A stunning coin in both grade – being as good as full weight – and general appearance.  Those that know me will understand that I’m all about the coinage and the history behind it as opposed to investments, but I have to say that this coin, whilst clearly being very much the former, is also an excellent investment piece.  P.O.A. RESERVED (M.A.D. Lay-Away)

 

 

 

Shillings

 

WCom-6439:  1651 Commonwealth Hammered Silver Shilling.  A straight 51 obverse and reverse but no stop after THE making this the rare E.S.C 984.  £725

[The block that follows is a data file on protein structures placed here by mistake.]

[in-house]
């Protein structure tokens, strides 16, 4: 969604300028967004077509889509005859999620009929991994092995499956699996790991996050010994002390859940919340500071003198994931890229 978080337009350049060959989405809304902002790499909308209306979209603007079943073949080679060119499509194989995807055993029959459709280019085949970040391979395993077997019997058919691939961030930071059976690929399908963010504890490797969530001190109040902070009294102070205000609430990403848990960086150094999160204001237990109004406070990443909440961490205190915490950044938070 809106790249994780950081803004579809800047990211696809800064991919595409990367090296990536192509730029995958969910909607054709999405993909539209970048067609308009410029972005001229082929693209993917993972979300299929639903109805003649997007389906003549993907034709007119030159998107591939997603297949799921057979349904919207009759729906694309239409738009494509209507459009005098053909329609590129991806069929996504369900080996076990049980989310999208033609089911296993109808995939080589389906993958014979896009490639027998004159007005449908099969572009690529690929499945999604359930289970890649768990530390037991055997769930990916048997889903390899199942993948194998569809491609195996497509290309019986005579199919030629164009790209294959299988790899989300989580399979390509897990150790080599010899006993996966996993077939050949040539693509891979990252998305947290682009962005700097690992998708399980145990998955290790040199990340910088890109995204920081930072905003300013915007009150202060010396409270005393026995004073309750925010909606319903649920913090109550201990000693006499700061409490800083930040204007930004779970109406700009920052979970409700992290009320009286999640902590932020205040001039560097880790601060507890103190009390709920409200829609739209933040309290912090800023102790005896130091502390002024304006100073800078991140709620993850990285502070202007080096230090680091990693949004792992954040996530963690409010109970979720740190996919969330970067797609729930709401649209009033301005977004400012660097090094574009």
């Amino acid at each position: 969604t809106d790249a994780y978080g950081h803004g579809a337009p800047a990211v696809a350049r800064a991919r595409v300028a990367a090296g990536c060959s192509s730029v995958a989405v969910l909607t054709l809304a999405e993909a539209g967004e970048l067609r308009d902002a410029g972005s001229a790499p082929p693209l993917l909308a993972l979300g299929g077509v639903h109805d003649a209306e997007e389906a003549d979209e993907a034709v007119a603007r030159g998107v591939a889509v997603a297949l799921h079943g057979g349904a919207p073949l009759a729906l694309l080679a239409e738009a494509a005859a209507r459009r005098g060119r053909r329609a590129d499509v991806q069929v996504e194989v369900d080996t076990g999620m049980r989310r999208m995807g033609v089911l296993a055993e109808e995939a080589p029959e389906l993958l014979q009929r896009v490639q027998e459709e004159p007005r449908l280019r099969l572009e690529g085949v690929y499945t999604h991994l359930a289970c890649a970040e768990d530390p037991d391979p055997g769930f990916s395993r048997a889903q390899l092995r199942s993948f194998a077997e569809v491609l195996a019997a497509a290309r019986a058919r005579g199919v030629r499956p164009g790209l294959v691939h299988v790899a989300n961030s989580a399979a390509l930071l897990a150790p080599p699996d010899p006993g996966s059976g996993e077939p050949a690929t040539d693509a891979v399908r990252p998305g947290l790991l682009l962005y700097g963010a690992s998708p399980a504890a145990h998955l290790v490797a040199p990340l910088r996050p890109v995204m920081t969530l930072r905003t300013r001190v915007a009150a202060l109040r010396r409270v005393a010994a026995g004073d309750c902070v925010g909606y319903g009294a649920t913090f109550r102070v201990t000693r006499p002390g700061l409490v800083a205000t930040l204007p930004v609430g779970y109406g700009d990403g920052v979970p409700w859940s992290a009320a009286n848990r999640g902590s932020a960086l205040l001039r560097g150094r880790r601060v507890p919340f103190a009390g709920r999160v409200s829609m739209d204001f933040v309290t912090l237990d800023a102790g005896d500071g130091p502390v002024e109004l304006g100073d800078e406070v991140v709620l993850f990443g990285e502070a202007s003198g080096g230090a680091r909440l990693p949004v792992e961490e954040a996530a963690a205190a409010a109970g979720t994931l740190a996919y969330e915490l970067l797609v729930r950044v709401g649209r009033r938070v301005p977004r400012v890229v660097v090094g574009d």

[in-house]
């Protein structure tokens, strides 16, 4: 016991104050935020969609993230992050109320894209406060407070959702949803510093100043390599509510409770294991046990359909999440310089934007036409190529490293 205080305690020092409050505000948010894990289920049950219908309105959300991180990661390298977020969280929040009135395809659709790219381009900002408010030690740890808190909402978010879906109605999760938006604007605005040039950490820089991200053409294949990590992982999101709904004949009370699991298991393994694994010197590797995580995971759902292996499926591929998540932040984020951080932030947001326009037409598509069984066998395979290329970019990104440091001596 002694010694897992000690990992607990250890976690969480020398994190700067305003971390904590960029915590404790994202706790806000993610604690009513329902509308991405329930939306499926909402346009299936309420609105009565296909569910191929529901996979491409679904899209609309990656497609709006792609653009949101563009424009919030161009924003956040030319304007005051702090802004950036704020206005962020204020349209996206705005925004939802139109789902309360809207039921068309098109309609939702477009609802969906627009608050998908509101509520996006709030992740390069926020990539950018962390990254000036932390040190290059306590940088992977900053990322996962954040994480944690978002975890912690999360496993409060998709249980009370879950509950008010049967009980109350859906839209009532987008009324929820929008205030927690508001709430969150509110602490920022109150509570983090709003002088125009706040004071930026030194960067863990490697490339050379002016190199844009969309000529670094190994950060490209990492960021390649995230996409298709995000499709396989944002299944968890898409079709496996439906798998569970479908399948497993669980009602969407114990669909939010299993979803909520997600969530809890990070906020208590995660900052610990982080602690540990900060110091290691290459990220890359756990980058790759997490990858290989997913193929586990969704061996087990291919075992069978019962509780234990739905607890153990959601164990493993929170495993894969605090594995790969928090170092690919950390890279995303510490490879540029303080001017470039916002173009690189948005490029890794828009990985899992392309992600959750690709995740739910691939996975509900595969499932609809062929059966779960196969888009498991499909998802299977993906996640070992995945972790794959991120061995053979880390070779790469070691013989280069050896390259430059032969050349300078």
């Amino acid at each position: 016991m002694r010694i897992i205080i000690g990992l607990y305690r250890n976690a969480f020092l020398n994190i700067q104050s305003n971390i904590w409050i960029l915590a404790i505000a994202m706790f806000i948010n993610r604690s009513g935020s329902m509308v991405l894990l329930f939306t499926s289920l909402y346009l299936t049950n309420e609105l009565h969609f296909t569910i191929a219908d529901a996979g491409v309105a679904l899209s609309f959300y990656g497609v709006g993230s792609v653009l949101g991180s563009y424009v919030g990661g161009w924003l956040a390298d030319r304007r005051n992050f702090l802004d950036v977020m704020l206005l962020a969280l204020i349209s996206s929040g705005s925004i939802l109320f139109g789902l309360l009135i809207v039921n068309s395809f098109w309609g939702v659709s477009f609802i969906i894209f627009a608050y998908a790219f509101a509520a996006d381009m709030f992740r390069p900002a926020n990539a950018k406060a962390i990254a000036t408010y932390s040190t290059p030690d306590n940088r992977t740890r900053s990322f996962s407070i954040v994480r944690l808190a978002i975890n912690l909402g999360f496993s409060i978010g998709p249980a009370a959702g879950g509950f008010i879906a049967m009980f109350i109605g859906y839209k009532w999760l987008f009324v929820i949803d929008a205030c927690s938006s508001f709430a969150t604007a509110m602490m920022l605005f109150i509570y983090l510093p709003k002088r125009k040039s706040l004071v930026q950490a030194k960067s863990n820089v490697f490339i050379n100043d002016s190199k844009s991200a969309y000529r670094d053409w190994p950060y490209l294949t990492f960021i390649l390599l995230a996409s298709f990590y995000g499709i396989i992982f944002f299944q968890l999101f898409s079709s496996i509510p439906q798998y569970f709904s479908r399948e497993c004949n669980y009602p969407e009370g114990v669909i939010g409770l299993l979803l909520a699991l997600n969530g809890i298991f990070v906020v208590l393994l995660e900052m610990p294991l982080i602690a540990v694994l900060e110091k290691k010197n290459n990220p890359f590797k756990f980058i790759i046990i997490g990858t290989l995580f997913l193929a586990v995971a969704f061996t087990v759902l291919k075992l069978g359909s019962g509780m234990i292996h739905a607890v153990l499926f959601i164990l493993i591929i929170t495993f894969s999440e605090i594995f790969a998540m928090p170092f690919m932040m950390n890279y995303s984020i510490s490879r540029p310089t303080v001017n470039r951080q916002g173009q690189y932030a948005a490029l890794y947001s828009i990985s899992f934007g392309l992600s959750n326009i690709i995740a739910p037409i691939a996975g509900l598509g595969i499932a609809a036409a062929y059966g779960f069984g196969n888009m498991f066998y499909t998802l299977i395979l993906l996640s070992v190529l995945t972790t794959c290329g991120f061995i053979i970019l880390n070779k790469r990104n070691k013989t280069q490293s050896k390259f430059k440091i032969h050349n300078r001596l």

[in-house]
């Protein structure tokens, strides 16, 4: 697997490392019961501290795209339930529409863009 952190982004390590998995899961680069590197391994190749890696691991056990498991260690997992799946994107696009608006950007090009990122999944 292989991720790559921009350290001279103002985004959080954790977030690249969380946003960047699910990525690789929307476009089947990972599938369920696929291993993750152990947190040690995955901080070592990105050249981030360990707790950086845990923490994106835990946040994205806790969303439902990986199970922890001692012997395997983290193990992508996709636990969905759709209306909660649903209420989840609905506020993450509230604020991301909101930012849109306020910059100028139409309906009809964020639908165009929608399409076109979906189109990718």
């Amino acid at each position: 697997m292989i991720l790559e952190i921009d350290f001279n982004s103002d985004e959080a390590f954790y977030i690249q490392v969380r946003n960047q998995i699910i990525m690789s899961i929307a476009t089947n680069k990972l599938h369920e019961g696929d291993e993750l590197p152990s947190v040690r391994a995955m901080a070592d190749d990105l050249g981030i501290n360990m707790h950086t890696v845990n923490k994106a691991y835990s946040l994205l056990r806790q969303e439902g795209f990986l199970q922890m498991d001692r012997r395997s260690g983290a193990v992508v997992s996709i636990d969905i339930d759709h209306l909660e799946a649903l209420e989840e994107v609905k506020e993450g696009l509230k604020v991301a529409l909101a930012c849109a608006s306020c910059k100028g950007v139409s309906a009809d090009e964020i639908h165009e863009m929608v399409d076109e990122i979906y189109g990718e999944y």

WCom-7216:  1651 Hammered Silver Commonwealth Shilling.  Initial mark Sun, Spink 3217.  A slightly better date and the rarer “no obverse stops” variety – see the excellent Sun & Anchor website (http://www.SunandAnchor.com) for a full list of varieties.  When looking at Spink for a price guide (and it’s very much a guide), their pricing is for commonest, non variety coins.  £725

 

WCom-6440:  1652 over 1 Commonwealth Hammered Silver Shilling.  A 1651 obverse with a 1651 altered date (51 to 52) reverse.  Also no stop after GOD making this an unlisted and unrecorded variety (see www.sunandanchor.com).  £785